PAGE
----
As I write these words, the execution of Troy Davis has been temporarily delayed. Perhaps he will still die this evening at the hands of the Georgia State justice system. Perhaps he will live on to fight his case.
I’m only blogging to make a couple of quick points, because the online comment about the Davis case is getting overwhelming – and even a couple of short points are too much for Twitter:
- I agree that the state-sponsored killing of citizens is wrong, even if they are found guilty of a crime, however the for/against death penalty argument is entirely tangled up with people calling for Davis to live, to the point that many are now suggesting it ‘doesn’t matter’ if he is guilty or not. The family of the man he allegedly murdered in 1989 would beg to differ.
- I would normally trust Amnesty International in cases like this, but there is quite a lot of online debate and reports from the District Attorney’s office suggesting that the Davis case has been thoroughly re-examined and the guilty verdict is only standing after a long period of checking and checking again. Who do we trust? I don’t personally know the intimate details of the case, so is the DA or Amnesty right on this?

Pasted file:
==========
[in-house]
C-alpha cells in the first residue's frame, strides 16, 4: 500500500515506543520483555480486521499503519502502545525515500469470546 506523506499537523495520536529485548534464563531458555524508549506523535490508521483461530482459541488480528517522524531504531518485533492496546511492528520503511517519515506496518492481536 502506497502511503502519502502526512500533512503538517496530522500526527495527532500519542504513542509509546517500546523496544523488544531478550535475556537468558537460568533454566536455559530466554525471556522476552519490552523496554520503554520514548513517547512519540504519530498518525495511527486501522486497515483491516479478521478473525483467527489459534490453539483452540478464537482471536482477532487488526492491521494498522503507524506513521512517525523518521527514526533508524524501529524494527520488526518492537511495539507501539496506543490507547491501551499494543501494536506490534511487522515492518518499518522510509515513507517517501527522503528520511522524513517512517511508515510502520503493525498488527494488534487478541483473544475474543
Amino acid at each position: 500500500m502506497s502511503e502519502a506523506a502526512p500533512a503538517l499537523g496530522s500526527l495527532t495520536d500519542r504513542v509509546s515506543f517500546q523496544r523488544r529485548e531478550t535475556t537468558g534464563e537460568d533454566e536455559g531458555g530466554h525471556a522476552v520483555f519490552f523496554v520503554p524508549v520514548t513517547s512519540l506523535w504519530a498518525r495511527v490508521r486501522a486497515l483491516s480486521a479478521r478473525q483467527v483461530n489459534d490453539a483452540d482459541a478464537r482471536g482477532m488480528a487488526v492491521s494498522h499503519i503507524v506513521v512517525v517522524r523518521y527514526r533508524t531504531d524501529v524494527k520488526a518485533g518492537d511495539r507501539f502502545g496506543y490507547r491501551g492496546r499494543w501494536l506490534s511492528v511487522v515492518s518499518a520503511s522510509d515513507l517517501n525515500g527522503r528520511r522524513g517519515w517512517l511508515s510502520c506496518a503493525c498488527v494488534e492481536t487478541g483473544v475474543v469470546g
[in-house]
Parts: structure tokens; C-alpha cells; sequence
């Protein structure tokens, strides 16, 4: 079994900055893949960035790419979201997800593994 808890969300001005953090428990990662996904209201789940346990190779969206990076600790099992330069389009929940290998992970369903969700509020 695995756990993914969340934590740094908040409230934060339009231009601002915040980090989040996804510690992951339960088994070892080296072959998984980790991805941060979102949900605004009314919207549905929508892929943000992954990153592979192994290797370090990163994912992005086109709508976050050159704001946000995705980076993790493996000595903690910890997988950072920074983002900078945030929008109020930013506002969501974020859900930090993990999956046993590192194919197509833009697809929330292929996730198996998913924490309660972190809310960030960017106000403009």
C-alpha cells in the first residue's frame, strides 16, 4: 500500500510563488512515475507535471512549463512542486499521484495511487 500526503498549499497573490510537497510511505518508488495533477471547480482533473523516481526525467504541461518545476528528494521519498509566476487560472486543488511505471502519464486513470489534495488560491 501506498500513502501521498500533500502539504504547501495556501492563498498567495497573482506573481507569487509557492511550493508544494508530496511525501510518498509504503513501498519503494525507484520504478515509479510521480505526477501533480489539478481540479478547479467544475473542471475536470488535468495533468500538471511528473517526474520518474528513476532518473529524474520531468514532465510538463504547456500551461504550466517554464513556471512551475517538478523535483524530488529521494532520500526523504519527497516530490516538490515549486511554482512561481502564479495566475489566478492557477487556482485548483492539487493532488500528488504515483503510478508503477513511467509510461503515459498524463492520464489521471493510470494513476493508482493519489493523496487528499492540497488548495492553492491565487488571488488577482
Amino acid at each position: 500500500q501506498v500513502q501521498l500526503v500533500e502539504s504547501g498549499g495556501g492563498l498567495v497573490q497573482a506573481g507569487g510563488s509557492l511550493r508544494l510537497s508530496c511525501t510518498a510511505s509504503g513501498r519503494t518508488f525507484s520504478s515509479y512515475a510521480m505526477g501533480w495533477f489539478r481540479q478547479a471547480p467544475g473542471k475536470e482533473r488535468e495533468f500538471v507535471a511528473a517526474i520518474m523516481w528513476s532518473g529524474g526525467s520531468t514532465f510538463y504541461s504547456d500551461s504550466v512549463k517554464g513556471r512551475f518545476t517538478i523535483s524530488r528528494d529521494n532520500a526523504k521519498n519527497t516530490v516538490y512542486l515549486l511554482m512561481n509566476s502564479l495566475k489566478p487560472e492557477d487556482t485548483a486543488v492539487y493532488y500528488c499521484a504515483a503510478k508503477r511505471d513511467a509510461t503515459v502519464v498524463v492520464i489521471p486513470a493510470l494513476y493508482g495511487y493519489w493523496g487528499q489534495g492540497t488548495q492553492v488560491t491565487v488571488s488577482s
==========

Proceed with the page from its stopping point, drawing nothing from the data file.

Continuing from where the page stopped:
Whatever happens to Troy Davis tonight, the outrage over his fate will at least encourage some people to investigate the unfairness and racial bias of capital trials in the US. And I don’t mean unfairness in that state-sponsored killing is unfair… if US states insist on capital punishment then the very least they should do is to apply it consistently and fairly.
I hope he manages to cheat death tonight, but I also hope that he is an innocent man with a court verdict that still has not been proven beyond reasonable doubt. If Amnesty has stirred all this up after a thorough investigation by the DA then it would make me inclined to ignore any of their future appeals.